Howdy, Stranger!

It looks like you're new here. If you want to get involved, click one of these buttons!

In this Discussion

Here's a statement of the obvious: The opinions expressed here are those of the participants, not those of the Mutual Fund Observer. We cannot vouch for the accuracy or appropriateness of any of it, though we do encourage civility and good humor.

    Support MFO

  • Donate through PayPal

Professor Snowball's "Best Stock Funds You Never Heard Of" from Bottom Line Personal 10/1/19 publica


  • It's an excellent article, but I could never bring myself to invest a single penny in LEXCX. It has one of the worst ESG ratings I have yet to see. It should be renamed Voya Corporate Polluters. A true dinosaur of a fund whose relevance in the modern world has become extinct.

    Why invest in a fund which is killing us and causing the catastrophic loss of pristine environments and their habitats? We simply cannot continue destroying the Earth in pursuit of financial gain.

    On a brighter note I really appreciated Dr. Snowball's inclusion in this month's newsletter of a website new to me called I encourage everyone who cares to see how the environment and wider society are affected by the underlying companies in their mutual funds. Nice one, Dr. S.
  • edited November 2019
    Although I have never owned LEXCX I have owned, in the past, a fund which is the modern day version of LEXCX. It is IACLX (Corporate Leaders 100). It holds and equally weights the top S&P 100 companies and has a value approach as it rebalances quarterly. And, over the past five years IACLX has out performed LEXCX.

    In reducing the number of funds that I owned, several years back, I discarded IACLX. However, I did keep it in my son's (age 33) Roth account which I have oversight over. Although it has not been one of his top producers it is one of his steady Eddie equity funds and carries three stars from M*. It's ten year average total return is better than ten percent which, in gereral and on average, are what stocks are suppose to do.
  • I was interested to see David endorse Homestead Value, or more specifically the firm behind the fund. HOLVX seems to be doing fine at this point, having survived a total management changeover in 2017. At that time, Mark Ashton and his team all stepped down from that fund and also from another former good fund, HSCSX. The small company fund had shot the lights out up until the changes. Both the value fund and the SC fund declared massive distributions for two years, as is often the case when new managers take over and start selling. I would tread cautiously given the disastrous (-26%) 2018 that HSCSX posted under new managers Prabha Carpenter and James Polk, as they are the two running the value fund also. I know Homestead because I used to own HSCSX and now own Homestead Growth, a fine find that is managed by T. Rowe Price.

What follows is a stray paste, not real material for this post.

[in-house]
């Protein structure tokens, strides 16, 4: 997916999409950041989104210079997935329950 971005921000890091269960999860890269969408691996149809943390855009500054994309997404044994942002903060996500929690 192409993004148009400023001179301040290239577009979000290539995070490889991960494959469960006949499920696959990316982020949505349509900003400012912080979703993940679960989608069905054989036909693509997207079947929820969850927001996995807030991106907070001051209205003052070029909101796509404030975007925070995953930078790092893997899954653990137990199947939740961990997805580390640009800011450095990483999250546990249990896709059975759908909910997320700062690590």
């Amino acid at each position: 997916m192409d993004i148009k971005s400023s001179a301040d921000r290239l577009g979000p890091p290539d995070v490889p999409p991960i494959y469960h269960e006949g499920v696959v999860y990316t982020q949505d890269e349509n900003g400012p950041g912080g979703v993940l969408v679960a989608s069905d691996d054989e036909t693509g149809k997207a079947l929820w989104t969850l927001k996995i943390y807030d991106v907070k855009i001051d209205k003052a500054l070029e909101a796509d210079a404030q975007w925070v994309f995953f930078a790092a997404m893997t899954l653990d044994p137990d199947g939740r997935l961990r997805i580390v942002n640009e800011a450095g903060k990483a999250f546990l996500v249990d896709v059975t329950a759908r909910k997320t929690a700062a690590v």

• The Bottom Line pieces are distinctly collaborative efforts. Mark Gill says they've been thinking about storyline "X" and asks if I could suggest, say, 10 funds that fit their parameters. Usually the parameters are perfectly sensible, so usually I suggest 10-20 funds - with snippets of commentary - that might be credible. Mark then works with their editors and reader panels to draft a story that meets their incredibly restrictive style guide. I get the draft from his editor with a "let us know if this works for you." I tweak, sometimes suggest caveats, but mostly respect their judgments because mostly they're respected mine.

    That sometimes translates to a situation where the top five funds in my mind aren't the five best suited to the needs of their readers, though three of them might be and the other two were in the discussion.

    On Homestead, I do like organizations (RE in this case) with a mission. There was a generational change in leadership six years ago with Prabha Carpenter's arrival. Two of the three long-tenured managers - in Mr. Morris's case, he'd been managing for RE since the mid 1970s - departed after a short transition, then the last of them - Mark Ashton - retired in 2018. So, not quite a coup so much as a pretty orderly, low-key generational transition. She's been solid at Value. Small Company, not so much but I haven't had occasion to figure out why.

    On LEXCX, it is a very much old-economy fund. That means it's not a green fund. The point that I usually make about it centers on the notion that you're often better off doing nothing than doing something. The Corporate 100, with a 23% turnover and sort of twitchy rules about auto-selling, is a quasi-index which hasn't quite sparkled.

    For what that's worth,

  • @David_Snowball: Thanks for your comments, which do help clarify the situation at Homestead. I did not realize what an important advance rural electrification represented to our country until I read Robert Caro's biography, "The Years of Lyndon Johnson." Caro, aided by his wife Ina, thoroughly researched daily life in Texas in their effort to understand LBJ's contribution in bringing electricity to the Hill Country. So, kudos to Homestead.

    Another small MF company whose story is laudatory is Bridgeway. They contribute well beyond the norm to their community. Their investment results, unfortunately, have not always been stellar.
  • Hi, Ben.

    I agree about Bridgeway. Regrettably, about how halves on Bridgeway.

    I was so impressed with John Montgomery that, back when I ran the college's Institute for Leadership and Service, I invited him to campus to spend an evening talking with a small roomful of my students. More impressed that he go quickly said "yes" and, more still, that he waived the small honorarium that we offered and asked that the money be directed to a student in need.

  • Pretty cool Mr. Montgomery, pretty cool.
Sign In or Register to comment.